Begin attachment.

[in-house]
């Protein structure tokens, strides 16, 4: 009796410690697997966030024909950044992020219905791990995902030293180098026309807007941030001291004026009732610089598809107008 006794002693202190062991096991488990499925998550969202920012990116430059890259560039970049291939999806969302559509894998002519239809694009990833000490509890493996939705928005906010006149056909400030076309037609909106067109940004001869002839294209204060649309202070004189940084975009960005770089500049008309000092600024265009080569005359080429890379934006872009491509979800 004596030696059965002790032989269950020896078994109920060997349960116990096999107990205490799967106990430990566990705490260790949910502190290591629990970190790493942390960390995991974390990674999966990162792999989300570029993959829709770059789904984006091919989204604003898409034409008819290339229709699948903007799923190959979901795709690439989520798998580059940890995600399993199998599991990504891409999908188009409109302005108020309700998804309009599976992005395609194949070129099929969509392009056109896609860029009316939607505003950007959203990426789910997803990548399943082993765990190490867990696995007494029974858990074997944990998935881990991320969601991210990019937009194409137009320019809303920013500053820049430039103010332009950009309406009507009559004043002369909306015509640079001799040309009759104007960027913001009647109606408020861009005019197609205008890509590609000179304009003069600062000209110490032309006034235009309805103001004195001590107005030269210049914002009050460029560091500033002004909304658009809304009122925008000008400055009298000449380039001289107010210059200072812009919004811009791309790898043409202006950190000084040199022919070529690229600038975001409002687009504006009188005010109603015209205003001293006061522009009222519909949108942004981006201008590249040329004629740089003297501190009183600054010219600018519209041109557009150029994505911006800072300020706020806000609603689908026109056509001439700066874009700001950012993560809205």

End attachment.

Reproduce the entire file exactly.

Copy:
[in-house]
């Protein structure tokens, strides 16, 4: 009796410690697997966030024909950044992020219905791990995902030293180098026309807007941030001291004026009732610089598809107008 006794002693202190062991096991488990499925998550969202920012990116430059890259560039970049291939999806969302559509894998002519239809694009990833000490509890493996939705928005906010006149056909400030076309037609909106067109940004001869002839294209204060649309202070004189940084975009960005770089500049008309000092600024265009080569005359080429890379934006872009491509979800 004596030696059965002790032989269950020896078994109920060997349960116990096999107990205490799967106990430990566990705490260790949910502190290591629990970190790493942390960390995991974390990674999966990162792999989300570029993959829709770059789904984006091919989204604003898409034409008819290339229709699948903007799923190959979901795709690439989520798998580059940890995600399993199998599991990504891409999908188009409109302005108020309700998804309009599976992005395609194949070129099929969509392009056109896609860029009316939607505003950007959203990426789910997803990548399943082993765990190490867990696995007494029974858990074997944990998935881990991320969601991210990019937009194409137009320019809303920013500053820049430039103010332009950009309406009507009559004043002369909306015509640079001799040309009759104007960027913001009647109606408020861009005019197609205008890509590609000179304009003069600062000209110490032309006034235009309805103001004195001590107005030269210049914002009050460029560091500033002004909304658009809304009122925008000008400055009298000449380039001289107010210059200072812009919004811009791309790898043409202006950190000084040199022919070529690229600038975001409002687009504006009188005010109603015209205003001293006061522009009222519909949108942004981006201008590249040329004629740089003297501190009183600054010219600018519209041109557009150029994505911006800072300020706020806000609603689908026109056509001439700066874009700001950012993560809205």